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The Lure of Tragedy JPEG
Here is a new flounder series picture I made called “The Lure of Tragedy.” It is meant to evoke Greco-Roman tragic theater, the heroic fish confronts a test of character to which it is inexorably drawn. the chorus sings in the background trying to contextualize the fish’s plight while the great jeweled fishhook of the summer sky indicates the portentous and universal nature of the flounder’s choices.

The work is made on ink and it is designed to fit my tragic Marsyas theater. The poor fish seems awfully familiar somehow.

money-flounder

It’s Friday the 13th today and I made a little show of unlucky flounder drawings to celebrate the occasion…unfortunately (or perhaps predictably) after I handed them over to my gallerist, I realized that I had accidentally erased the digital photographs I made.  I only have pictures of the three drawings I photographed for Instagram.  Gah!  this is sad and frustratind, but it is 12:30 AM here, and I am not going to have time to conceive a whole new blog post (not if I want to be able to comprehend infernally over-complicated transactional spreadsheets with any degree of comprehension tomorrow).  So, here are three of the thirteen thirteen-themed flounder.

With its engraving-style lines and elaborate ornamentation (and its green color) the first flounder 9at the top) evokes currency.  the title is “Banknote Flounder” and I already sold it! Yet if you look closely at the ornate margins, you will see they are filled with little parasites and scavengers.  The Latin phrase means (roughly) “fishing using a golden hook” (which is funny considering that I immediately sold this picture…which looks like money).

hex-flounder

The second picture features a lovely leopard gecko and thirteen colorful dots. It has thirteen translated into other mathematical notations (hexidecimal and binary).  the flounder’s back is covered with various spirals, fractal patterns, and chaos scribbles which also denote different systems of order. Here is a second phot of it in different light.

hex-glow-flounder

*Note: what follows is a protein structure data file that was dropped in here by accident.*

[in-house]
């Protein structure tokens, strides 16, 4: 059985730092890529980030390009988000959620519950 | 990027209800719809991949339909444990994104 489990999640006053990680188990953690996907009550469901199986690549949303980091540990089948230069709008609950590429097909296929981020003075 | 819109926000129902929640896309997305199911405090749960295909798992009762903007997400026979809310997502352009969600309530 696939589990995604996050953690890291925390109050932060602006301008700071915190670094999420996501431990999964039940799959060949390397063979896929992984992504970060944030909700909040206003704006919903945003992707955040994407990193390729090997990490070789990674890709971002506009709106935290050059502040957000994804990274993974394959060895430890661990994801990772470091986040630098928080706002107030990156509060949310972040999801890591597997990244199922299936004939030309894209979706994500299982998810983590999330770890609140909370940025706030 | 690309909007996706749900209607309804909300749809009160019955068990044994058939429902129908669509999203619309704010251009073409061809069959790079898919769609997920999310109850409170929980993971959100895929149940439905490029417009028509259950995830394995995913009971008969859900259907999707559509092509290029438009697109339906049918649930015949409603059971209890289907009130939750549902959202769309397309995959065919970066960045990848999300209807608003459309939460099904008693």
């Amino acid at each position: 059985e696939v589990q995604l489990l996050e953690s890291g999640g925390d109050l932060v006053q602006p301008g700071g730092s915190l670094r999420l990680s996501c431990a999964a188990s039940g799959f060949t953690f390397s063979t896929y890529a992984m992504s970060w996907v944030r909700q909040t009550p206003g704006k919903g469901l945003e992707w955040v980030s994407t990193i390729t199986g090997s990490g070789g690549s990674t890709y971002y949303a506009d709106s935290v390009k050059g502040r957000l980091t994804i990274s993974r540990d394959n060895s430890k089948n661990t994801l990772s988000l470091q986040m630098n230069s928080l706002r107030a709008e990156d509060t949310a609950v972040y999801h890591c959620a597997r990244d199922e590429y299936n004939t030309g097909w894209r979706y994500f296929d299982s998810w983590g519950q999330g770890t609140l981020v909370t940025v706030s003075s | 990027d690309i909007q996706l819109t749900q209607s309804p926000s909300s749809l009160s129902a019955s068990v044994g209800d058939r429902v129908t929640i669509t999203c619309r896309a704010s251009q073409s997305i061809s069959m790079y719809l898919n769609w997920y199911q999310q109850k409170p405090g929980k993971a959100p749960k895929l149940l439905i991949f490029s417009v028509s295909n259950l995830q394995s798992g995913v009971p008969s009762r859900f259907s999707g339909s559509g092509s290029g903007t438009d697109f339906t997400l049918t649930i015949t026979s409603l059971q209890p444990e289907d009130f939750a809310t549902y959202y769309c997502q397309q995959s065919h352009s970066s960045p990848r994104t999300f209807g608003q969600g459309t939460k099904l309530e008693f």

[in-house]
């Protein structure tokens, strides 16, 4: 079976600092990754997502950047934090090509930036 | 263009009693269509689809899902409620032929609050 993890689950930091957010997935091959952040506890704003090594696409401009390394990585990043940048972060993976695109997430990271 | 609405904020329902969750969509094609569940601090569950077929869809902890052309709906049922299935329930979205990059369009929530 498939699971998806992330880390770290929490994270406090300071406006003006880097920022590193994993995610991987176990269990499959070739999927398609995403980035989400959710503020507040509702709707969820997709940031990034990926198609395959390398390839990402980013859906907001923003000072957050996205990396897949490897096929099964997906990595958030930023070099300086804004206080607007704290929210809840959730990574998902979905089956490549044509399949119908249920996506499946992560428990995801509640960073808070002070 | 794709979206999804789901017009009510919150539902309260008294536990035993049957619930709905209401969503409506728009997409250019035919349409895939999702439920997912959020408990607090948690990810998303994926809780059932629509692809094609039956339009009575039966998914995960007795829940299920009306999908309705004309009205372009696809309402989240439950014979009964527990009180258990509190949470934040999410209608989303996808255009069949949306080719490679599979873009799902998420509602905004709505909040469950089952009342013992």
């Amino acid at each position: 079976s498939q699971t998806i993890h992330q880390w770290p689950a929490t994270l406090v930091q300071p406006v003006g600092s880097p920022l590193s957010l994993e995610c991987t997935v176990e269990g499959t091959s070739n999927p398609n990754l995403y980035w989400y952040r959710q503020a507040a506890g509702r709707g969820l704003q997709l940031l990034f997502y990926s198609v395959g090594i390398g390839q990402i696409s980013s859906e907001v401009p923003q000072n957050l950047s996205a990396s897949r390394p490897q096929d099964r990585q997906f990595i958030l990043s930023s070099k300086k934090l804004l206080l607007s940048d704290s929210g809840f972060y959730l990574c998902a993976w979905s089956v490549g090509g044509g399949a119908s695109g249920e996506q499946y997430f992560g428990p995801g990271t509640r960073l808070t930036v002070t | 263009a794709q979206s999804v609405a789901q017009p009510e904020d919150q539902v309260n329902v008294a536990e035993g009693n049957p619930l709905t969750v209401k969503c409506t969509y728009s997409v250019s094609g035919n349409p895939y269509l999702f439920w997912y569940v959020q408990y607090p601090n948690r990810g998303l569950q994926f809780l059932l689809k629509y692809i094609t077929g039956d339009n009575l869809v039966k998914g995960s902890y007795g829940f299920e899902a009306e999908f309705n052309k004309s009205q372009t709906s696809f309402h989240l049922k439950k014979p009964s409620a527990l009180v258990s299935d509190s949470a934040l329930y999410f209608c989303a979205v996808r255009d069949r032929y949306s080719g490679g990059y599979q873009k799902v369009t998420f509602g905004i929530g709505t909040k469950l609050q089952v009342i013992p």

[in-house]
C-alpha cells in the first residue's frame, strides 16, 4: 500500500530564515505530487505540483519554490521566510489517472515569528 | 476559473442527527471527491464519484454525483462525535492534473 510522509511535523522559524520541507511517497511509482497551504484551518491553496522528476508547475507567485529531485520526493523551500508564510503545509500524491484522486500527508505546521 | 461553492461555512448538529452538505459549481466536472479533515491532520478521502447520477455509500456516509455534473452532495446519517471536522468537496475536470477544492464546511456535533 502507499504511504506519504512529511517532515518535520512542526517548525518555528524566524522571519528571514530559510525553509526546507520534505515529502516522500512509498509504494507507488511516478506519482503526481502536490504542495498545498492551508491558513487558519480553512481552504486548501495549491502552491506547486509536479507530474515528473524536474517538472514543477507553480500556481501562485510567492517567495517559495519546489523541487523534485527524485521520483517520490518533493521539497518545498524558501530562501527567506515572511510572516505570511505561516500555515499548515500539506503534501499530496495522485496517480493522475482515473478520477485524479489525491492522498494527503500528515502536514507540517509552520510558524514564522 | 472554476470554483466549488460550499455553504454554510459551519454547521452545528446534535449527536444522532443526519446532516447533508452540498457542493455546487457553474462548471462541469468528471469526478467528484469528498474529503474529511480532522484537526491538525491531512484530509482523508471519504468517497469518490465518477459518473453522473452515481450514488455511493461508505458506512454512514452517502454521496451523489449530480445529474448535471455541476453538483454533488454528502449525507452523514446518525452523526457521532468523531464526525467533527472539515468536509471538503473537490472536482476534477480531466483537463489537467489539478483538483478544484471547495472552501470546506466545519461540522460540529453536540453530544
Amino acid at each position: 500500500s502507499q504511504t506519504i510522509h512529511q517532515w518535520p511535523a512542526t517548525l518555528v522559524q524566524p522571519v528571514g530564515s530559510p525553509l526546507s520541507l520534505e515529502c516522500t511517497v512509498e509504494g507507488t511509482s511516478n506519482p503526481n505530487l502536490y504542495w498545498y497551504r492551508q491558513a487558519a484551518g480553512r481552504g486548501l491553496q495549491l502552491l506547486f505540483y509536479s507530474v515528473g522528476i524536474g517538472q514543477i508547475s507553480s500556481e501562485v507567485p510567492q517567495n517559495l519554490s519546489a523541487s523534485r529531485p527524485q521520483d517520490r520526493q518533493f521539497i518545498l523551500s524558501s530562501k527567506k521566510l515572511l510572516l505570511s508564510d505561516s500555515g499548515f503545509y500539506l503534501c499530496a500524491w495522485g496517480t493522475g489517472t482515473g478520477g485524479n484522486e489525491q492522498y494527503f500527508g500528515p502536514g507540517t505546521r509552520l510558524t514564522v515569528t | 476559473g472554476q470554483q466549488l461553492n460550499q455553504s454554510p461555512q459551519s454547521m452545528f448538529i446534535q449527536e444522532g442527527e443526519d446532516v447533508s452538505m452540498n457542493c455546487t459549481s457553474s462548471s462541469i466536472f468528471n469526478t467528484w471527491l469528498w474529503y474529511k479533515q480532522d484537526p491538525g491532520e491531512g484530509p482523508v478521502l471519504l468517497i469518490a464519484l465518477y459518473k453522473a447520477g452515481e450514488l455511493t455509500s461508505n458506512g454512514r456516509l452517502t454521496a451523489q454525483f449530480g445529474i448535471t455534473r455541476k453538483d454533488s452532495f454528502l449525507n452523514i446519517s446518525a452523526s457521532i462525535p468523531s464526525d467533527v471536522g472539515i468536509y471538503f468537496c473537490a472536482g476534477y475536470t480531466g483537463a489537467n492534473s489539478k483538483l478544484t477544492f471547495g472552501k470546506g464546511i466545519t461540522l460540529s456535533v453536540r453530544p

Finally, just for fun, there is a “Luckyduck Flounder” with a cartoon cat, a good-hearted duck, and a shepherds primitic tally for thirteen.  the flounder is attractively mottled and seems broadly happy.

untitled

Of course there are ten more thirteen themed flounder out there, but you will just have to imagine what they are like until I get my act together and learn to save images to the cloud right away. Although…come to think of it, there is another Friday 13th in October this year [spooky floundery music plays].

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Lady on the Horse (Alfred Kubin, 1938, Pen and ink, wash, and spray on paper)

Alfred Kubin was born in Bohemia in 1877 (Bohemia was then part of the Austro-Hungarian Empire).  Like many people, Kubin could see the direction which Austrian society was taking, and it seemed to rob him of direction.  As a teenager he tried to learn photography for four pointless years from 1892 until 1896. He unsuccessfully attempted suicide on his mother’s grave. He enlisted and was promptly drummed out of the Austrian army. He joined various art schools and left without finishing. Then, in Munich, Kubin saw the works of symbolist and expressionist artists Odilon Redon, Max Klinger, Edvard Munch, and Félicien Rops.  His life was changed—he devoted himself to making haunting art in the same vein.  His exquisite mezzotint prints are full dream monsters, spirit animals, ghosts and victims.  These dark works seemed to presage the era which followed.  Yet throughout the nightmare of both World Wars and the post-war reconstruction, Kubin lived in relative isolation in a small castle.

diegrosseboa

After Anschluss in 1938, Kubin’s work was labeled degenerate, yet his age and his hermit life protected him and he continued working through the war and until his death in 1958.  In later life he was lionized as an artist who never submitted to the Nazis (although possibly he was too absorbed in his own dark world to notice the even darker one outside).

 

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The North Pole (Alfred Kubin 1902)

Kubin’s beautiful prints look like the illustrations of a children’s book where dark magical entities broke into the story and killed all of the characters and made their haunted spirits perform the same pointless rituals again and again.  Great dark monuments loom over the lost undead.  Death and the maiden appear repeatedly, donning their roles in increasingly abstract guise until it is unclear which is which.

 

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The Pond (Alfred kubin, ca. 1905)